The following is the summary of “Existing and Investigational Medications for Refractory Chronic Spontaneous Urticaria: Safety, Adverse Effects, and Monitoring” published in the December 2022 issue of Allergy and Clinical Immunology by Kocaturk, et al.

In roughly 50% of patients, the treatment of chronic spontaneous urticaria (CSU) is responsive to H1 antihistamines when the dose is increased to up to 4 times what is advised by the Food and Drug Administration in the United States. However, in cases where patients do not respond to these first-line agents, evidence-based guidelines that use the Grading of Recommendations, Assessment, Development, and Evaluations methodology have provided direction for second and third-line treatments that can effectively treat patients with CSU.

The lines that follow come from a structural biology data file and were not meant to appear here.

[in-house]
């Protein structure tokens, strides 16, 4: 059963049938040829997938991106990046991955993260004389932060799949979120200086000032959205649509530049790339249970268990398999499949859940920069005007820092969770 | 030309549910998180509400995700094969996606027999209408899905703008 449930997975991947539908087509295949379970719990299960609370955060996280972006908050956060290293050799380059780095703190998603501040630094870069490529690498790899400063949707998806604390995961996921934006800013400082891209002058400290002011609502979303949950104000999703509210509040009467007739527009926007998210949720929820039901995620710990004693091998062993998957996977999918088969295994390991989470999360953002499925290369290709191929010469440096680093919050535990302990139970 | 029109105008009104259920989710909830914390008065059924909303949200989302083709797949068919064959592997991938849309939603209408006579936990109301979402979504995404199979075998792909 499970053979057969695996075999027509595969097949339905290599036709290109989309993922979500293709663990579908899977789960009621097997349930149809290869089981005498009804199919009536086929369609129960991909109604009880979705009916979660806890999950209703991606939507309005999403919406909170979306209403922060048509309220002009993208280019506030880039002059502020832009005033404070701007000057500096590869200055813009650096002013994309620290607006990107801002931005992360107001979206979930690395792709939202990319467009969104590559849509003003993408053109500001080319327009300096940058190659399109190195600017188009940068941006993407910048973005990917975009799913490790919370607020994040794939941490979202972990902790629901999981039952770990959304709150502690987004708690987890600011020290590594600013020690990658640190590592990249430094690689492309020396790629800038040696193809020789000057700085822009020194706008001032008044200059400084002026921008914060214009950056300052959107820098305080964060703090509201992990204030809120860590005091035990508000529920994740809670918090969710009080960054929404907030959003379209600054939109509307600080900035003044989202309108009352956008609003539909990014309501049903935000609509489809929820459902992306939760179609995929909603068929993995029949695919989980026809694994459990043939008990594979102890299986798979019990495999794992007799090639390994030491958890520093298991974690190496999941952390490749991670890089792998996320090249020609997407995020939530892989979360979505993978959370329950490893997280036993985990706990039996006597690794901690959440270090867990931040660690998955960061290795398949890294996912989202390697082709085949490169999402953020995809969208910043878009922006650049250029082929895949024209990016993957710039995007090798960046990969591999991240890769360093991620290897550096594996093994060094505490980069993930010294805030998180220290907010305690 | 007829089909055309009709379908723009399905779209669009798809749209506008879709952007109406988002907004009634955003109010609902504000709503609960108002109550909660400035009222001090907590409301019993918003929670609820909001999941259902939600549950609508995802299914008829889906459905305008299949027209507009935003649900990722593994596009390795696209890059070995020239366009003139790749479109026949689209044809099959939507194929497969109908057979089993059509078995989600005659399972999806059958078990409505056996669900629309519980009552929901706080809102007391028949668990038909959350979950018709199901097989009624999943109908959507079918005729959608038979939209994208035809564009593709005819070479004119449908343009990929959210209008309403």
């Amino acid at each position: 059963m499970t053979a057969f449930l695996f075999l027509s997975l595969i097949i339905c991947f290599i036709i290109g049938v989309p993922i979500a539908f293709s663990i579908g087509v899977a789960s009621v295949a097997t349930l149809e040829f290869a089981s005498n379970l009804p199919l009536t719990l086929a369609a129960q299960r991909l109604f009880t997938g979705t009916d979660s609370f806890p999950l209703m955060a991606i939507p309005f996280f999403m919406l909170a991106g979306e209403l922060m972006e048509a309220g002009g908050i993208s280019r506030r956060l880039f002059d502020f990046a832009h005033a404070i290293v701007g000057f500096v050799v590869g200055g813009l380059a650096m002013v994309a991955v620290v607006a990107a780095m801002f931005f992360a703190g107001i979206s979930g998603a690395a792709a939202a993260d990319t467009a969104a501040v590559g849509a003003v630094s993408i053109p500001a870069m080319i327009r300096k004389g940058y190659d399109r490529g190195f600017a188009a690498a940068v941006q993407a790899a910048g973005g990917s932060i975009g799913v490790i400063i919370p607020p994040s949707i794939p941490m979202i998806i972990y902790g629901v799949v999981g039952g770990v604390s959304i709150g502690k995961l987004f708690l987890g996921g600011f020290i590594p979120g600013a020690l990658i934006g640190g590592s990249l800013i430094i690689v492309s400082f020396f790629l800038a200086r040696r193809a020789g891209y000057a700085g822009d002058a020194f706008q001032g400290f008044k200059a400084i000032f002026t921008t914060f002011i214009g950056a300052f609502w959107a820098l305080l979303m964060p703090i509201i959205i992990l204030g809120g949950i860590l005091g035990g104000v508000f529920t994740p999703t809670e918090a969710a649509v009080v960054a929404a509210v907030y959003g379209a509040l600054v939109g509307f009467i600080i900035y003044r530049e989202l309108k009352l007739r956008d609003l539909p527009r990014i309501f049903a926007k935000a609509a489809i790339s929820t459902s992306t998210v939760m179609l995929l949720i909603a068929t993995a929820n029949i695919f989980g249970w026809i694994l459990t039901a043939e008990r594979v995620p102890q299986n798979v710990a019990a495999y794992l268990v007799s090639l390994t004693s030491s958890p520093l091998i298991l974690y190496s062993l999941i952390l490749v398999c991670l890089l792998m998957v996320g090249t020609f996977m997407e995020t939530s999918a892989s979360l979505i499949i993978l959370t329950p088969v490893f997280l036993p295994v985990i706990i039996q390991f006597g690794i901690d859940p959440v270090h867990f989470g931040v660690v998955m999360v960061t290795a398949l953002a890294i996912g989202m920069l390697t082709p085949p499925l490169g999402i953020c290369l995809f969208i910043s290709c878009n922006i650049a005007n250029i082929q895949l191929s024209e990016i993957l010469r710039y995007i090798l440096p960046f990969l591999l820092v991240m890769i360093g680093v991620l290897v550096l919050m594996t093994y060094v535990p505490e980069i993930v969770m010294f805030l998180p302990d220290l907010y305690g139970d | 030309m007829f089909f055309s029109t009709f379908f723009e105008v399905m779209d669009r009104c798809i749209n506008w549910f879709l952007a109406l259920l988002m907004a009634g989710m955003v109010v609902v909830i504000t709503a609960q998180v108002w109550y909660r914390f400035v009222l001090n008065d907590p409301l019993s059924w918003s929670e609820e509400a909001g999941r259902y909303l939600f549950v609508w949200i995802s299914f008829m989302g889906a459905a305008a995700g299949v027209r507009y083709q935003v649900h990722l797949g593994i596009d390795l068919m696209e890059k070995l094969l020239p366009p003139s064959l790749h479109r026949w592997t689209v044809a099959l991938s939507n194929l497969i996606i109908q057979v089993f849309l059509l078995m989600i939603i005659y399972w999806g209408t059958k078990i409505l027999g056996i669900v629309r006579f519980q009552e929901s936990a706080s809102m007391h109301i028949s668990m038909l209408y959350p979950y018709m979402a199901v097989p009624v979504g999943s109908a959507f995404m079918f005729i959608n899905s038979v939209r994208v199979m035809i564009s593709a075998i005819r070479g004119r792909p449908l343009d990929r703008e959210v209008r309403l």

Some patients still do not respond well to these more advanced treatments; hence, it may be necessary to consider alternate treatments with a lower level of evidence. It is vital for doctors to have knowledge regarding the mechanism of action, efficacy, and safety, as well monitoring guidelines for the medications that are administered to CSU patients. This is true as regardless of the therapies that are utilized to treat CSU patients. 

This review provides a complete analysis of the side effects and monitoring recommendations for agents that are already being used for the treatment of CSU, in addition to those agents that are currently undergoing investigation for the treatment of CSU.